MINNEAPOLIS – (June 24, 2016) – Hundreds of Twin Cities children gathered Friday afternoon at North Commons Water Park for the World’s Largest Swimming Lesson, learning life-saving techniques and raising water safety awareness.
As part of a partnership between Abbey’s Hope Charitable Foundation and the Minneapolis Park and Recreation Board, lifeguards and instructors taught 300 children of all ages and abilities various crucial skills. Two 30-minute lessons covered entering and exiting the water, breathing and submerging, floating, and proper swimming strokes.
"Swimming lessons aren’t just a life skill; they’re a life-saving skill,” said Abbey’s Hope co-founder and president Katey Taylor. “All kids should know how to swim.” The fourth annual World’s Largest Swimming Lesson was held at North Commons Water Park for the first time. The event was one of an estimated 500 in more than 20 different countries. Tragically, drowning is the second-leading cause of unintended, injury-related death for children ages 1-14. Studies show participation in formal swimming lessons can reduce the risk of drowning by 88 percent among children ages 1-4.
“The Minneapolis Park and Recreation is excited about the opportunity to bring the World’s Largest Swimming Lesson, along with Abbey’s Hope, to the North Commons Water Park,” said Minneapolis Park and Recreation Board aquatics coordinator Sarah Chillo. “It’s important for us to share this message that swimming lessons save lives.”
About Abbey’s Hope:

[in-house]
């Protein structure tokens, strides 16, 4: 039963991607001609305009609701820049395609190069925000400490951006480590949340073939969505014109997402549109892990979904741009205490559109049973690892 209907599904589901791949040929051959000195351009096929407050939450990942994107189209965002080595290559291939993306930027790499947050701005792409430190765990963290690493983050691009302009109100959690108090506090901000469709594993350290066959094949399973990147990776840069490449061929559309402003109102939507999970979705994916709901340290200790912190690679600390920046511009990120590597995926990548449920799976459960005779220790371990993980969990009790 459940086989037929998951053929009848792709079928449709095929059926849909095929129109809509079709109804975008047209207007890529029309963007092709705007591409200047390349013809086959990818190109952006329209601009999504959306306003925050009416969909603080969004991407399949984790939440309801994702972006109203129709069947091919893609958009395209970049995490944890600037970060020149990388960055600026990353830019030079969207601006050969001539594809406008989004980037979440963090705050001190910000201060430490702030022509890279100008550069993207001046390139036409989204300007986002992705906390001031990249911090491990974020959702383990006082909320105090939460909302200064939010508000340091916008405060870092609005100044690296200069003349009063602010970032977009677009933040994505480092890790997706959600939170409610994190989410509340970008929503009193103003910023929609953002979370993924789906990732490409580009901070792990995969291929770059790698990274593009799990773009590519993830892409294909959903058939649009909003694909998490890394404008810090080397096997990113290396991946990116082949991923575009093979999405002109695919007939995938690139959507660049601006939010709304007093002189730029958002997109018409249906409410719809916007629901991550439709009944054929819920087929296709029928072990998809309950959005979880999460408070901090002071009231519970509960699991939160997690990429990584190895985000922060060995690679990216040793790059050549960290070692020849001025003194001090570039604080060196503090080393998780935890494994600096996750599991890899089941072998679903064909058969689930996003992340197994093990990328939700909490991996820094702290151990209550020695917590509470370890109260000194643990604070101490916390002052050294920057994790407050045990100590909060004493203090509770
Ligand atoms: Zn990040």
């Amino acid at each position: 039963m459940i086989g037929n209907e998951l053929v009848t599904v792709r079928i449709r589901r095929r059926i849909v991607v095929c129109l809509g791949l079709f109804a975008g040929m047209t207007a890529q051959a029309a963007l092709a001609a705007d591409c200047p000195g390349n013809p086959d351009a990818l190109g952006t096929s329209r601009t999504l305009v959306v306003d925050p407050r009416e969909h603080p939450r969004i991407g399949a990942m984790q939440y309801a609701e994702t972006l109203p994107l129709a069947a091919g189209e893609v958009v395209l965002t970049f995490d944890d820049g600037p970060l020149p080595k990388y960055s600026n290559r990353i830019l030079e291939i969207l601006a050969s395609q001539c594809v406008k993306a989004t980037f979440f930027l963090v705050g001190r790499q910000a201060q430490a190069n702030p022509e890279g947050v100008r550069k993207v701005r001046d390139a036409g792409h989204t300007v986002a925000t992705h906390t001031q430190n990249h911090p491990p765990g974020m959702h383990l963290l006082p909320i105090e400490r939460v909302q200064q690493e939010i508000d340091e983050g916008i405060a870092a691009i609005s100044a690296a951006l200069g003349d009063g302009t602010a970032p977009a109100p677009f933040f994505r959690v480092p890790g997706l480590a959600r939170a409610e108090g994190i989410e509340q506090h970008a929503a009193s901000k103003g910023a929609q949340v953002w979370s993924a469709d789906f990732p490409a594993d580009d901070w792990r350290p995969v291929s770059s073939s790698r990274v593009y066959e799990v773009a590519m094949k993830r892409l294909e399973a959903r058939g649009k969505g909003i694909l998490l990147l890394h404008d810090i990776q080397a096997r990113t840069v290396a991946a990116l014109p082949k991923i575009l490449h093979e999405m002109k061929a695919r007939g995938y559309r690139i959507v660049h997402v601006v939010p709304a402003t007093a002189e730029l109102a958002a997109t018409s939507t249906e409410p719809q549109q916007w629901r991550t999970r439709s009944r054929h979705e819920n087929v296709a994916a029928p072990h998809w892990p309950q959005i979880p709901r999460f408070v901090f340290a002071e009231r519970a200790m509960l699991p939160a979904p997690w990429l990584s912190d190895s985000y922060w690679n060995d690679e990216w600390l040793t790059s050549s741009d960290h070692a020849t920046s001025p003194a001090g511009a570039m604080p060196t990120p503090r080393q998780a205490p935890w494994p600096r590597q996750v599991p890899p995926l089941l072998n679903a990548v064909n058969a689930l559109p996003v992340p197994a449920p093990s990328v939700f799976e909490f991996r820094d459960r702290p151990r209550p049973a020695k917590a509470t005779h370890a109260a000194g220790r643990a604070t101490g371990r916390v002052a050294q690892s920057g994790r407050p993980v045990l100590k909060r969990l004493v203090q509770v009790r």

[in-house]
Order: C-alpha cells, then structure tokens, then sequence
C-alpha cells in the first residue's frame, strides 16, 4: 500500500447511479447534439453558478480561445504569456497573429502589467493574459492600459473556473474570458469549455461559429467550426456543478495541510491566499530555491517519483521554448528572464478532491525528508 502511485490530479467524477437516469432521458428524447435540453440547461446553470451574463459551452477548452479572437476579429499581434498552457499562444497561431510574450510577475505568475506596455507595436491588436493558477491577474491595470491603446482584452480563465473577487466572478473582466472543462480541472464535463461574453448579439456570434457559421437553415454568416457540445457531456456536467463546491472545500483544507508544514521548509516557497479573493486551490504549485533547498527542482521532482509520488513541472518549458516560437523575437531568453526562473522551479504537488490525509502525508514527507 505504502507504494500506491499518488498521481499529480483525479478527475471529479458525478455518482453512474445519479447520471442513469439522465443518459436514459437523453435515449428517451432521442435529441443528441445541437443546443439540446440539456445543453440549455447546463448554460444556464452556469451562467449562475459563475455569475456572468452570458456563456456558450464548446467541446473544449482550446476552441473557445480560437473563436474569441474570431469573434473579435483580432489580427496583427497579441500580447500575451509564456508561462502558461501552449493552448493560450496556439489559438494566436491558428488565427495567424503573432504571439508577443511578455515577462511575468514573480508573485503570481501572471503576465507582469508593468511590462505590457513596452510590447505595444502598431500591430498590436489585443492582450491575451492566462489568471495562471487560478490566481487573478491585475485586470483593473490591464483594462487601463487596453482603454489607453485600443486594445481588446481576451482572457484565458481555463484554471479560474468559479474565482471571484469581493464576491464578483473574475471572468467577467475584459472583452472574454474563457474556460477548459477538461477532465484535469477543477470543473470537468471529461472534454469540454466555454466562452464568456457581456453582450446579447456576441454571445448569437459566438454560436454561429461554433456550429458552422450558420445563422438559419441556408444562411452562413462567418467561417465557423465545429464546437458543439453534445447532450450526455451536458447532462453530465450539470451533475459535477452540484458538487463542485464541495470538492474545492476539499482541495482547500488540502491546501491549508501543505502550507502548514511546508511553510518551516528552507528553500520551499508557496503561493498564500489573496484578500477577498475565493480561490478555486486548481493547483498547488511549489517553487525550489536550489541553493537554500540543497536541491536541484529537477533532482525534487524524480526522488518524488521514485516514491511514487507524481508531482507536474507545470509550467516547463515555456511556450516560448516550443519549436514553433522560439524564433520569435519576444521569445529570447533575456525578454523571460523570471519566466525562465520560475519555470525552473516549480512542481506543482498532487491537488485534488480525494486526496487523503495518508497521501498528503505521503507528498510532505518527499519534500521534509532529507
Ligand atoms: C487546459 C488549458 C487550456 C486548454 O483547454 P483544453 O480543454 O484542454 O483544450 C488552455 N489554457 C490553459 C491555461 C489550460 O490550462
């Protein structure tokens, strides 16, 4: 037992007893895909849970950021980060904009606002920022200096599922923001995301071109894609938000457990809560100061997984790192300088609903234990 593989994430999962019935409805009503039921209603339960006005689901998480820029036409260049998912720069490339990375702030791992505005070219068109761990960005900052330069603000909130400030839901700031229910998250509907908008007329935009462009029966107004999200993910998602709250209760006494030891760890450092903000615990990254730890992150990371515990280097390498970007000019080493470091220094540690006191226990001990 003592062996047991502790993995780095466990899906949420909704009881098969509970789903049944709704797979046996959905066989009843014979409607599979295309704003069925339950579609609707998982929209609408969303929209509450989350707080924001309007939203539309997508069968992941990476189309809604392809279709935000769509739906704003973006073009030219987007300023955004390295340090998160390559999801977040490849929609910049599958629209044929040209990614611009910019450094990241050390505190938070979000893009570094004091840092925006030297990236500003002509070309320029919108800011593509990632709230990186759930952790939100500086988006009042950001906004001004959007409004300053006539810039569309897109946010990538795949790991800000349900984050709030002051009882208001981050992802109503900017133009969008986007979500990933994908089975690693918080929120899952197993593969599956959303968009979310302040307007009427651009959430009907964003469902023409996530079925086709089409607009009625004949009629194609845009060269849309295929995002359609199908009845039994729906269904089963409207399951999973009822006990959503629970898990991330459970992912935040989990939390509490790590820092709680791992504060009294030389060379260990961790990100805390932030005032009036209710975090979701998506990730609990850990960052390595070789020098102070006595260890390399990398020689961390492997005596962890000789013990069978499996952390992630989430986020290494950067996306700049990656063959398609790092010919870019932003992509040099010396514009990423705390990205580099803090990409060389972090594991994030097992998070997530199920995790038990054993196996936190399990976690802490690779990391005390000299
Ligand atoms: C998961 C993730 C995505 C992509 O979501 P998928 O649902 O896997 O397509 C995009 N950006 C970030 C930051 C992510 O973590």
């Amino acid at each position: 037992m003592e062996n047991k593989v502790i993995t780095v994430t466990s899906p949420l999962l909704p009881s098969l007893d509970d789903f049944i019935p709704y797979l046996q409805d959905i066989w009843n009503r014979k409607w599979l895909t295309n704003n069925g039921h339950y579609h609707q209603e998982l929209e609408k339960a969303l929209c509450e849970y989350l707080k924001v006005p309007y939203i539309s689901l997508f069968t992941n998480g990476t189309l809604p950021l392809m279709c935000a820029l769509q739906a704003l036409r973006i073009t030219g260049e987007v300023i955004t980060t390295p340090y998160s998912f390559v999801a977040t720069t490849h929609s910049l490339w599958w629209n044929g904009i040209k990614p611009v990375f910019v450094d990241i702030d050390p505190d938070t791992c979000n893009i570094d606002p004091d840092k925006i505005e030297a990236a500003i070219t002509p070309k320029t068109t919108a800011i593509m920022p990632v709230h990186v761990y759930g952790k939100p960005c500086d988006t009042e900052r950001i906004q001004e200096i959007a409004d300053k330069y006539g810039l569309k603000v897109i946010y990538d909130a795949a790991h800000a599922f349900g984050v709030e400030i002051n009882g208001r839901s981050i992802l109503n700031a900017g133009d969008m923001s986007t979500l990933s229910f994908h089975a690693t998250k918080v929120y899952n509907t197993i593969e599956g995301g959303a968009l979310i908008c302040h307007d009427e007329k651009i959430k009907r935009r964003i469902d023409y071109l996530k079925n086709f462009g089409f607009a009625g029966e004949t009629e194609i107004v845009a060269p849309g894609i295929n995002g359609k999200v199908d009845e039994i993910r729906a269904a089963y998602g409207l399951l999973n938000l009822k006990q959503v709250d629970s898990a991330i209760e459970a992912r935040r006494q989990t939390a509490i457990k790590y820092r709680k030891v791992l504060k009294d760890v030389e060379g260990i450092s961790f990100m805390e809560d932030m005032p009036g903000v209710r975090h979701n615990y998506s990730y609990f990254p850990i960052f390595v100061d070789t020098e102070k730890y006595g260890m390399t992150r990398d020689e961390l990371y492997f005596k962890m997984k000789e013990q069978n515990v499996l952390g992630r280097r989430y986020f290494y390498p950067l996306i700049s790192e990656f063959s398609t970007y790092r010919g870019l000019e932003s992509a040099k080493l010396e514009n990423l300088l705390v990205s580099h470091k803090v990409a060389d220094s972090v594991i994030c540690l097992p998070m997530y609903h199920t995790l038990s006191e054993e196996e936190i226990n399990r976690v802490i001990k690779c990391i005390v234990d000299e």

Abbey’s Hope Charitable Foundation is a Minnesota nonprofit organization named after Abbey Taylor, the Edina, Minn., 6-year-old who died in 2008 as a result of injuries sustained from an improperly maintained pool drain cover. The foundation’s goals are to promote awareness and education related to child safety issues, work with the pool and spa industry to improve products and standards, and help educate parents, children and pool and spa manufacturers about the prevention of entrapment and traditional forms of drowning.
The Minneapolis Park and Recreation Board is an independent, semi-autonomous body responsible for the Minneapolis park system. With 251 park properties totaling 6,790 acres of land and water, the Park Board provides places and recreation opportunities for all people to gather and engage in activities that promote health, well-being, community and the environment. More than 21 million annual visits are made to the nationally acclaimed park system. Its Grand Rounds Scenic Byway, neighborhood parks, recreation centers and diversified programming have made the park system an important component of what makes Minneapolis a great place to live, play and work. The Minneapolis Park Board is proud to have been named the number one park system in America by the Trust for Public Land for four years in a row. Learn more athttp://www.minneapolisparks.org.